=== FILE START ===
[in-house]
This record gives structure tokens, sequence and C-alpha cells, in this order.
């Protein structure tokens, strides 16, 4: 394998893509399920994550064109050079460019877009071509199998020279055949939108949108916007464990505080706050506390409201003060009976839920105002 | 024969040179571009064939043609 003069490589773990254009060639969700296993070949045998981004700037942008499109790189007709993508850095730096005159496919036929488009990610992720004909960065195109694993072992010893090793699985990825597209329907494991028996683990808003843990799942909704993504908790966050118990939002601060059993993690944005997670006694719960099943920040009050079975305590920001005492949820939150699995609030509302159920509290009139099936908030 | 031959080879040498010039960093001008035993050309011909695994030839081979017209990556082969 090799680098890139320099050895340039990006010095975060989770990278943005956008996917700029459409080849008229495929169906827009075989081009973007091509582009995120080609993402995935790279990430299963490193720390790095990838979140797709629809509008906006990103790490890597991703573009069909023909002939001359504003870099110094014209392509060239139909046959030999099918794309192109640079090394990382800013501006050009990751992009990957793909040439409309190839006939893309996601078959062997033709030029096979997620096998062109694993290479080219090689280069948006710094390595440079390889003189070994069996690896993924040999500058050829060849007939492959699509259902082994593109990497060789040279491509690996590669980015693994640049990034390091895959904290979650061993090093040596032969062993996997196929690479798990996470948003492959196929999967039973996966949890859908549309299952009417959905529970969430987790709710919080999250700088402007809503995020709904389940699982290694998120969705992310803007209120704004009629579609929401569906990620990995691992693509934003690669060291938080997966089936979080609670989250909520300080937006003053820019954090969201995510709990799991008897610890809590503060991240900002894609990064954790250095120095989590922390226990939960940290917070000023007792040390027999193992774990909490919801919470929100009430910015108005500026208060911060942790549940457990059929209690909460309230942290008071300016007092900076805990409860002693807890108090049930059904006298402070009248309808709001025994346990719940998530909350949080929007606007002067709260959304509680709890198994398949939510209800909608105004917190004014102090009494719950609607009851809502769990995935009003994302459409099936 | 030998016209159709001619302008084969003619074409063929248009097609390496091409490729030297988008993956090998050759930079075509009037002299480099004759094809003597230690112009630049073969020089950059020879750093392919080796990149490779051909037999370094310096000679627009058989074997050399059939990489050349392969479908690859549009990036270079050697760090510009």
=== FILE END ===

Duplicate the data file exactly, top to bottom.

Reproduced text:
[in-house]
This record gives structure tokens, sequence and C-alpha cells, in this order.
């Protein structure tokens, strides 16, 4: 394998893509399920994550064109050079460019877009071509199998020279055949939108949108916007464990505080706050506390409201003060009976839920105002 | 024969040179571009064939043609 003069490589773990254009060639969700296993070949045998981004700037942008499109790189007709993508850095730096005159496919036929488009990610992720004909960065195109694993072992010893090793699985990825597209329907494991028996683990808003843990799942909704993504908790966050118990939002601060059993993690944005997670006694719960099943920040009050079975305590920001005492949820939150699995609030509302159920509290009139099936908030 | 031959080879040498010039960093001008035993050309011909695994030839081979017209990556082969 090799680098890139320099050895340039990006010095975060989770990278943005956008996917700029459409080849008229495929169906827009075989081009973007091509582009995120080609993402995935790279990430299963490193720390790095990838979140797709629809509008906006990103790490890597991703573009069909023909002939001359504003870099110094014209392509060239139909046959030999099918794309192109640079090394990382800013501006050009990751992009990957793909040439409309190839006939893309996601078959062997033709030029096979997620096998062109694993290479080219090689280069948006710094390595440079390889003189070994069996690896993924040999500058050829060849007939492959699509259902082994593109990497060789040279491509690996590669980015693994640049990034390091895959904290979650061993090093040596032969062993996997196929690479798990996470948003492959196929999967039973996966949890859908549309299952009417959905529970969430987790709710919080999250700088402007809503995020709904389940699982290694998120969705992310803007209120704004009629579609929401569906990620990995691992693509934003690669060291938080997966089936979080609670989250909520300080937006003053820019954090969201995510709990799991008897610890809590503060991240900002894609990064954790250095120095989590922390226990939960940290917070000023007792040390027999193992774990909490919801919470929100009430910015108005500026208060911060942790549940457990059929209690909460309230942290008071300016007092900076805990409860002693807890108090049930059904006298402070009248309808709001025994346990719940998530909350949080929007606007002067709260959304509680709890198994398949939510209800909608105004917190004014102090009494719950609607009851809502769990995935009003994302459409099936 | 030998016209159709001619302008084969003619074409063929248009097609390496091409490729030297988008993956090998050759930079075509009037002299480099004759094809003597230690112009630049073969020089950059020879750093392919080796990149490779051909037999370094310096000679627009058989074997050399059939990489050349392969479908690859549009990036270079050697760090510009």